Following the deaths of 12 people at the offices of French satirical magazine Charlie Hebdo, the people of Paris have come together to condemn the attack.

A rally with an estimated 10,000 people has taken place at the Place de la Republique with some holding up pens and press cards in a symbolic defence of the "freedom of the press, democracy and the Republic".

The hashtag #JeSuisCharlie has been used widely on Twitter and at the rally by people showing solidarity with those who have died - it translates as "I am Charlie".

"Charb [Charlie's editor] died free"

People have been holding up pens and press cards as a symbolic defence for the freedom of the press

"I am Charlie"

People hold signs reading "I am Charlie"

A reported 10,000 people have gathered at the Place de la Republique

A couple mourns the shooting at the Charlie Hebdo offices

People light candles at the vigil

"I am Charlie" and "We are all Charlie"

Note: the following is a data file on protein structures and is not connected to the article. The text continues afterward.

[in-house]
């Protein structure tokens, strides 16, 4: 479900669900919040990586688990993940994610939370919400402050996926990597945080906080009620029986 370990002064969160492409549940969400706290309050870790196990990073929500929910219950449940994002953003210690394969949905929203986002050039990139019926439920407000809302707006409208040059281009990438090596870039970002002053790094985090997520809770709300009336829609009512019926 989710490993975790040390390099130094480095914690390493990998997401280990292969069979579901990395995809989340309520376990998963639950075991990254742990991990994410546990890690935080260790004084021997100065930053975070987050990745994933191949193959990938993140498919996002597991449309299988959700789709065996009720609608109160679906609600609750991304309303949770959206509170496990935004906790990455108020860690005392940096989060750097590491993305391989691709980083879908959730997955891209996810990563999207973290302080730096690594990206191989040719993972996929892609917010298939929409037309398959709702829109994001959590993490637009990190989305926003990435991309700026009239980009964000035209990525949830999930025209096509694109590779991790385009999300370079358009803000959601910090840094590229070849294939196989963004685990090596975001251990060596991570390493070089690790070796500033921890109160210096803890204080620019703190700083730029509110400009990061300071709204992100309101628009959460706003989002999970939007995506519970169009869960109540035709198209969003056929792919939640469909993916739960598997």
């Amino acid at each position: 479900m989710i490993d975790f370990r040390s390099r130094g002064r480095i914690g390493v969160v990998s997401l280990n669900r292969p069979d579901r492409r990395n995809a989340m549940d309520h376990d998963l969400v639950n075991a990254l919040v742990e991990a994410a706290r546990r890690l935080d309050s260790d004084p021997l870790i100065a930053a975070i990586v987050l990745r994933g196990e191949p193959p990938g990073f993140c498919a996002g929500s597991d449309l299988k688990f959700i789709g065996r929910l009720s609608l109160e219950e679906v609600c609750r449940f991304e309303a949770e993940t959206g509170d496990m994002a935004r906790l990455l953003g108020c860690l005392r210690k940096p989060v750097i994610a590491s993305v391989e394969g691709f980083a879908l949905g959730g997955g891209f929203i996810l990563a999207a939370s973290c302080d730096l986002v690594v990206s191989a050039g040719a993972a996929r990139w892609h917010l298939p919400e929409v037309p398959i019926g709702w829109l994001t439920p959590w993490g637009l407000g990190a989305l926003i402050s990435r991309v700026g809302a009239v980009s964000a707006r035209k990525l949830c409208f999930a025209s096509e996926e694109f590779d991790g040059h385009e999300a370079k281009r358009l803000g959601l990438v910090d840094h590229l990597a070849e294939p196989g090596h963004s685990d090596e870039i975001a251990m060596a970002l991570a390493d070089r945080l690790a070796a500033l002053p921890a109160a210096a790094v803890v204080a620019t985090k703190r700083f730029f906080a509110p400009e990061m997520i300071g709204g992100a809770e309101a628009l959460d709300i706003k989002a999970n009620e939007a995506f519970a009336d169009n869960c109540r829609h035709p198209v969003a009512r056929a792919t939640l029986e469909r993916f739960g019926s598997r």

A number of other rallies are reportedly being organised in cities across France, with French politician Corinne Moreldarleux tweeting out this list.

One of the first people to tweet the #JeSuisCharlie hashtag was Thierry Puget, who also posted this picture (below) which is now being widely spread on social media.

According to the social media analytics website Topsy, the hashtag has been tweeted more than 130,000 times today.

As is the sad case in extremist attacks such as this, the local Islamic community has had to condemn the gunmen.

Imam Hassen Chalghoumi (above) of the Drancy mosque in the north of Paris arrived at the scene and said of the attack:

I am extremely angry. These are criminals, barbarians. They have sold their soul to hell. This is not freedom. This is not Islam and I hope the French will come out united at the end of this.

  • Imam Chalgoumi
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